Thursday, July 22, 2004

After reading the first two chapters of the exhaustively researched 9-11 Commission final report (see below for the link to it in its entirety), I commend the bipartisan committee for its excellent, objective work at piecing together, almost on a minute-by-minute basis, the circumstances and actions surrounding what happened on that terrible day.

The second chapter deals with the broader, historical context regarding the rise of Islamist radicalism and, particularly, Osama bin Laden's brand of it, al Qaeda, whose history is meticulously dissected and recorded. Although I am only up to page 71 of the report, I do not see any political bias at all, regardless of what, say, Fox News Channel may say about the Commission or its Report.

Also, concerning one of the more controversial findings of the Commission -- the one that flatly rejected the notion that al Qaeda and Iraq had solid ties -- is not entirely represented by the mainstream.

Here's the full story on the relationship between the state of Iraq and al Qaeda, according to the findings of the Commission (emphases added): "There is also evidence that around this time Bin Ladin sent out a number of feelers to the Iraqi regime, offering some cooperation. None are reported to have received a significant response. According to one report, Saddam Hussein’s efforts at this time to rebuild relations with the Saudis and other Middle Eastern regimes led him to stay clear of Bin Ladin" (p. 66).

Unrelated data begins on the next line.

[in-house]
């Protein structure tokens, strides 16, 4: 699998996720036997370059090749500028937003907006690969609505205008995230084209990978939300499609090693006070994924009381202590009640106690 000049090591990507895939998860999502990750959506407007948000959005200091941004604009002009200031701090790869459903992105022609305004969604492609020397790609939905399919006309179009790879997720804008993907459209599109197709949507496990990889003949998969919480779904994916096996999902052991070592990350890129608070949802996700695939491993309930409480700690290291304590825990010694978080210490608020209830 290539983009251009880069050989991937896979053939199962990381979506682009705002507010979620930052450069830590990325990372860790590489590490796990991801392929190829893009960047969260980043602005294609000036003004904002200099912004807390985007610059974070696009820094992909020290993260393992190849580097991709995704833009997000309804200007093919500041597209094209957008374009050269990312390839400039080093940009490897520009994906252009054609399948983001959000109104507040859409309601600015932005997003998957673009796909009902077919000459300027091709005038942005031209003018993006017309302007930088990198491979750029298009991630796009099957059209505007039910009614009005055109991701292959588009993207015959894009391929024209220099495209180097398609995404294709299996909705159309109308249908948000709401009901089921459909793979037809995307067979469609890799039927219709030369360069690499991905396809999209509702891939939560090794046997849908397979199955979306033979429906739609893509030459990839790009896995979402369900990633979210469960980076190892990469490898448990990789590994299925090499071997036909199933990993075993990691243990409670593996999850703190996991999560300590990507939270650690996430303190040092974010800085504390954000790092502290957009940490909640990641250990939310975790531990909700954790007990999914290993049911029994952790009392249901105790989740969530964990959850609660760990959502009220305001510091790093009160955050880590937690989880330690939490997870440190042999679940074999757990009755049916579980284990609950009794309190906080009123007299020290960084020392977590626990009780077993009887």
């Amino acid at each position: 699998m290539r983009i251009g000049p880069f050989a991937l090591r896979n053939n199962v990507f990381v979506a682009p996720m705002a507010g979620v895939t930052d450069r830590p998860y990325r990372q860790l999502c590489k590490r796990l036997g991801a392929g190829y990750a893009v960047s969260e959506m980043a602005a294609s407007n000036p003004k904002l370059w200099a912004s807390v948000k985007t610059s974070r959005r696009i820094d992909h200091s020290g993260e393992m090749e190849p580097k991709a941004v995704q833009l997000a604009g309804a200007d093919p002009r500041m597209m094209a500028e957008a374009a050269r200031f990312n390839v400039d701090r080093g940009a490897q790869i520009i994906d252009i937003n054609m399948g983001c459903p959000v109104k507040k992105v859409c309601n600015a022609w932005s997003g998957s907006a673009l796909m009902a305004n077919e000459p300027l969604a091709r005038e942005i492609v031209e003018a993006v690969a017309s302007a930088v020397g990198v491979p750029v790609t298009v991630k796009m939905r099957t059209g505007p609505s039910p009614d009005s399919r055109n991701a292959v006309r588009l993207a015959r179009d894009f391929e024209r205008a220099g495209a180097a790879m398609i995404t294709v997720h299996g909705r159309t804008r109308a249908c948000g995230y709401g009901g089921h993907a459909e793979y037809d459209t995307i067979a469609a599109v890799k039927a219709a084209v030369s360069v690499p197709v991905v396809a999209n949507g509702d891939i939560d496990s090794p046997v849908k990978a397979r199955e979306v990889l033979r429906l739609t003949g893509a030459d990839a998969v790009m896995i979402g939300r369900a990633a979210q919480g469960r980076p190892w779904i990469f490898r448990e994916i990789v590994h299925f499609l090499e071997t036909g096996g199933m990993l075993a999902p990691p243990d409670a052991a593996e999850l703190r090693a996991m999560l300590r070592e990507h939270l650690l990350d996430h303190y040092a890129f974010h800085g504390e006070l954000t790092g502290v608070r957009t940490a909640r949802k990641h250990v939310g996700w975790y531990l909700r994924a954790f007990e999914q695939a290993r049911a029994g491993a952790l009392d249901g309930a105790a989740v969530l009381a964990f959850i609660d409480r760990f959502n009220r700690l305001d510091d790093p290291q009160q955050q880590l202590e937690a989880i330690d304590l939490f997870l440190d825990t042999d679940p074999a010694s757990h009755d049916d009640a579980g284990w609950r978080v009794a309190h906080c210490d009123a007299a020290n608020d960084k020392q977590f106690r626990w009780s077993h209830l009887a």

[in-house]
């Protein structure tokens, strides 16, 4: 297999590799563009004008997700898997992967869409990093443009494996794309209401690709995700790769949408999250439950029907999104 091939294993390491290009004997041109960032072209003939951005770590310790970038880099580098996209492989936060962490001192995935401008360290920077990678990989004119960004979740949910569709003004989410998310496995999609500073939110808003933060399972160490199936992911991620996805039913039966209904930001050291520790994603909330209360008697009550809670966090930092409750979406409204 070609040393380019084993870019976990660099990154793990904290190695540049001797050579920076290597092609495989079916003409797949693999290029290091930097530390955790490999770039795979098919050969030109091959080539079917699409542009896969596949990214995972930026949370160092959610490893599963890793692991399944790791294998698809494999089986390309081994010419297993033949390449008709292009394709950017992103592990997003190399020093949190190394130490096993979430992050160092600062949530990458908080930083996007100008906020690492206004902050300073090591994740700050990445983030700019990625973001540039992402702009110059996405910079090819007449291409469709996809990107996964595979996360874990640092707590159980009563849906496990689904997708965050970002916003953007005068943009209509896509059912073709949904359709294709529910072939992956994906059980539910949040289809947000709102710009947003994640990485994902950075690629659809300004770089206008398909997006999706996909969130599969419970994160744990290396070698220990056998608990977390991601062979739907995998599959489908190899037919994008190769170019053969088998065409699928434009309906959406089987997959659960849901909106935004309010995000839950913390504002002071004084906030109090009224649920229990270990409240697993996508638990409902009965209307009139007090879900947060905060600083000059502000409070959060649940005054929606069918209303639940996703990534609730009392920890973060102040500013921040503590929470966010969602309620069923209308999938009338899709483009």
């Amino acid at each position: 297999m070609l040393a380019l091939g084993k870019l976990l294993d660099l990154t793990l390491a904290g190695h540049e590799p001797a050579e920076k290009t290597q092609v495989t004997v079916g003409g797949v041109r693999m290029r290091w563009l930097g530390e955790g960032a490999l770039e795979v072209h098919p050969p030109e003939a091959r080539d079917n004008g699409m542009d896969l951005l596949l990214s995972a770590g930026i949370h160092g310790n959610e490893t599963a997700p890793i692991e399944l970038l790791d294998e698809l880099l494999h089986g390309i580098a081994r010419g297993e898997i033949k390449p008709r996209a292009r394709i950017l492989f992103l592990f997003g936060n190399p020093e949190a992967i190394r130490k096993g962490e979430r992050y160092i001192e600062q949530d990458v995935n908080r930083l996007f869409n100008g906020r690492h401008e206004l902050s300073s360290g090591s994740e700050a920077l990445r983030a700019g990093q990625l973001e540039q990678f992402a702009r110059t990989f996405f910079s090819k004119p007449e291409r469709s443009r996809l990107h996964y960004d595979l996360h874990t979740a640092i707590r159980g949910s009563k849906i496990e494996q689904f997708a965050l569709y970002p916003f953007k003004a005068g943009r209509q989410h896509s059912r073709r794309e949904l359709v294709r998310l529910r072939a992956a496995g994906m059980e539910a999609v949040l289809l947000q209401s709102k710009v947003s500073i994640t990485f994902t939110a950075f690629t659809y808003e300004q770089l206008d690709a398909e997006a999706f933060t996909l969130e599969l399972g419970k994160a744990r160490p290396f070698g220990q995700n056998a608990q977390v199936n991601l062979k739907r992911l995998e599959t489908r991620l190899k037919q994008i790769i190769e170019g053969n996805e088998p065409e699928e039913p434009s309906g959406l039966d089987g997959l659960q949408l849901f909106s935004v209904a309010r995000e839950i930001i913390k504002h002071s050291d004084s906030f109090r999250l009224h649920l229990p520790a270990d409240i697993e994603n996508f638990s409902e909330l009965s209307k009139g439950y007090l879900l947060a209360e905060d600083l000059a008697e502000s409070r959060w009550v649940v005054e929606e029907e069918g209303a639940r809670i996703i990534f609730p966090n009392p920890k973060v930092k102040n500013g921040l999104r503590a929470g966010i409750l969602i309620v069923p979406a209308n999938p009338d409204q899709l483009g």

However, "In March 1998, ... two al Qaeda members reportedly went to Iraq to meet with Iraqi intelligence. In July, an Iraqi delegation traveled to Afghanistan to meet first with the Taliban and then with Bin Ladin. Sources reported that one, or perhaps both, of these meetings was apparently arranged through Bin Ladin’s Egyptian deputy, Zawahiri, who had ties of his own to the Iraqis. ... According to the reporting, Iraqi officials offered Bin Ladin a safe haven in Iraq. Bin Ladin declined, apparently judging that his circumstances in Afghanistan remained more favorable than the Iraqi alternative. The reports describe friendly contacts and indicate some common themes in both sides’ hatred of the United States." In light of all this, the Report concludes that "to date we have seen no evidence that these or the earlier contacts ever developed into a collaborative operational relationship." Furthermore, no evidence was found by the Commission "indicating that Iraq cooperated with al Qaeda in developing or carrying out any attacks against the United States" (id.)

The very well-documented Report, complete with 1,742 endnotes (pp. 451-567), is not to pass unnoticed. At least I can reserve my final judgment until I finish reading it. But, at 585 pages, it is quite lengthy, although the actual text of the Report does not begin until page 17, which puts the length of the actual Report at an easier-to-digest 568 pages (3% less).

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